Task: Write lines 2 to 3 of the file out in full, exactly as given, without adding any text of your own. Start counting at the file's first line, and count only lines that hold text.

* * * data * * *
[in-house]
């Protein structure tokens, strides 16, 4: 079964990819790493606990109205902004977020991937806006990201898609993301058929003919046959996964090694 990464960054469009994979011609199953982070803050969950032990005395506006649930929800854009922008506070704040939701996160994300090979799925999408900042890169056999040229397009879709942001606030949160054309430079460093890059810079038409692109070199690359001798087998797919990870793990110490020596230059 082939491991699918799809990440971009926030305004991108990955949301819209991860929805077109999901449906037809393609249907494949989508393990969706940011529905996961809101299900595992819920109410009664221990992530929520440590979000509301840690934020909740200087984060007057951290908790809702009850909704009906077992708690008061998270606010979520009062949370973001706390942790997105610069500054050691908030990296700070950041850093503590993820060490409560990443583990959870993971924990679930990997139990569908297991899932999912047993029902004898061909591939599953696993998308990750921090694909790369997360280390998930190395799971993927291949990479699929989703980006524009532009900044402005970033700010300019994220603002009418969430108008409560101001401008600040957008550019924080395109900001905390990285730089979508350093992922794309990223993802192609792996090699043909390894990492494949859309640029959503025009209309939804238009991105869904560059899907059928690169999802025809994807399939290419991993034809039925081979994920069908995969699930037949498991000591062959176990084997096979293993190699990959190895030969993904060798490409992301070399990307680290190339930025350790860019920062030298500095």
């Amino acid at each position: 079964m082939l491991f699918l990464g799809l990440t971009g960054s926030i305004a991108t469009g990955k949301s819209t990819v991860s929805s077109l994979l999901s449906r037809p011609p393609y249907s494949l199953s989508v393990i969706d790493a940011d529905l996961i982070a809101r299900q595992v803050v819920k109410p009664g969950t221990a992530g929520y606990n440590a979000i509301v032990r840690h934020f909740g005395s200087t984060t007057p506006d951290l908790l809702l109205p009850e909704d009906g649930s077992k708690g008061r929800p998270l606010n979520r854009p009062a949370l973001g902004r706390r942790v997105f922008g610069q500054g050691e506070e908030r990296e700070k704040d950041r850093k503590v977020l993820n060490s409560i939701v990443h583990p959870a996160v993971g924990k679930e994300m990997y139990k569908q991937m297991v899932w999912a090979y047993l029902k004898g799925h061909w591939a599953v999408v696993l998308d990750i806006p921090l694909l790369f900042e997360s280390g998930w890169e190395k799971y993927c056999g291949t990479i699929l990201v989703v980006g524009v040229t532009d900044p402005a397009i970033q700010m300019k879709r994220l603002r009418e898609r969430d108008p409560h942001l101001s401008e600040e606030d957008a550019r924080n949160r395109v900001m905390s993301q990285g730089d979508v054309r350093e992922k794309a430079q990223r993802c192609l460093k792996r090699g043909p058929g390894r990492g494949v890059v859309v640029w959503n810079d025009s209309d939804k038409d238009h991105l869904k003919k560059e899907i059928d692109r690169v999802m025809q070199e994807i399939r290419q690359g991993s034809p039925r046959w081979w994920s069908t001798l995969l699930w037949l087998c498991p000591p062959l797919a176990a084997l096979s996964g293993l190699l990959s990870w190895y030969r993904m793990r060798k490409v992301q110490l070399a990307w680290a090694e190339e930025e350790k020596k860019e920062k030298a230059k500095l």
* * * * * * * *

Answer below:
């Protein structure tokens, strides 16, 4: 079964990819790493606990109205902004977020991937806006990201898609993301058929003919046959996964090694 990464960054469009994979011609199953982070803050969950032990005395506006649930929800854009922008506070704040939701996160994300090979799925999408900042890169056999040229397009879709942001606030949160054309430079460093890059810079038409692109070199690359001798087998797919990870793990110490020596230059 082939491991699918799809990440971009926030305004991108990955949301819209991860929805077109999901449906037809393609249907494949989508393990969706940011529905996961809101299900595992819920109410009664221990992530929520440590979000509301840690934020909740200087984060007057951290908790809702009850909704009906077992708690008061998270606010979520009062949370973001706390942790997105610069500054050691908030990296700070950041850093503590993820060490409560990443583990959870993971924990679930990997139990569908297991899932999912047993029902004898061909591939599953696993998308990750921090694909790369997360280390998930190395799971993927291949990479699929989703980006524009532009900044402005970033700010300019994220603002009418969430108008409560101001401008600040957008550019924080395109900001905390990285730089979508350093992922794309990223993802192609792996090699043909390894990492494949859309640029959503025009209309939804238009991105869904560059899907059928690169999802025809994807399939290419991993034809039925081979994920069908995969699930037949498991000591062959176990084997096979293993190699990959190895030969993904060798490409992301070399990307680290190339930025350790860019920062030298500095």
């Amino acid at each position: 079964m082939l491991f699918l990464g799809l990440t971009g960054s926030i305004a991108t469009g990955k949301s819209t990819v991860s929805s077109l994979l999901s449906r037809p011609p393609y249907s494949l199953s989508v393990i969706d790493a940011d529905l996961i982070a809101r299900q595992v803050v819920k109410p009664g969950t221990a992530g929520y606990n440590a979000i509301v032990r840690h934020f909740g005395s200087t984060t007057p506006d951290l908790l809702l109205p009850e909704d009906g649930s077992k708690g008061r929800p998270l606010n979520r854009p009062a949370l973001g902004r706390r942790v997105f922008g610069q500054g050691e506070e908030r990296e700070k704040d950041r850093k503590v977020l993820n060490s409560i939701v990443h583990p959870a996160v993971g924990k679930e994300m990997y139990k569908q991937m297991v899932w999912a090979y047993l029902k004898g799925h061909w591939a599953v999408v696993l998308d990750i806006p921090l694909l790369f900042e997360s280390g998930w890169e190395k799971y993927c056999g291949t990479i699929l990201v989703v980006g524009v040229t532009d900044p402005a397009i970033q700010m300019k879709r994220l603002r009418e898609r969430d108008p409560h942001l101001s401008e600040e606030d957008a550019r924080n949160r395109v900001m905390s993301q990285g730089d979508v054309r350093e992922k794309a430079q990223r993802c192609l460093k792996r090699g043909p058929g390894r990492g494949v890059v859309v640029w959503n810079d025009s209309d939804k038409d238009h991105l869904k003919k560059e899907i059928d692109r690169v999802m025809q070199e994807i399939r290419q690359g991993s034809p039925r046959w081979w994920s069908t001798l995969l699930w037949l087998c498991p000591p062959l797919a176990a084997l096979s996964g293993l190699l990959s990870w190895y030969r993904m793990r060798k490409v992301q110490l070399a990307w680290a090694e190339e930025e350790k020596k860019e920062k030298a230059k500095l």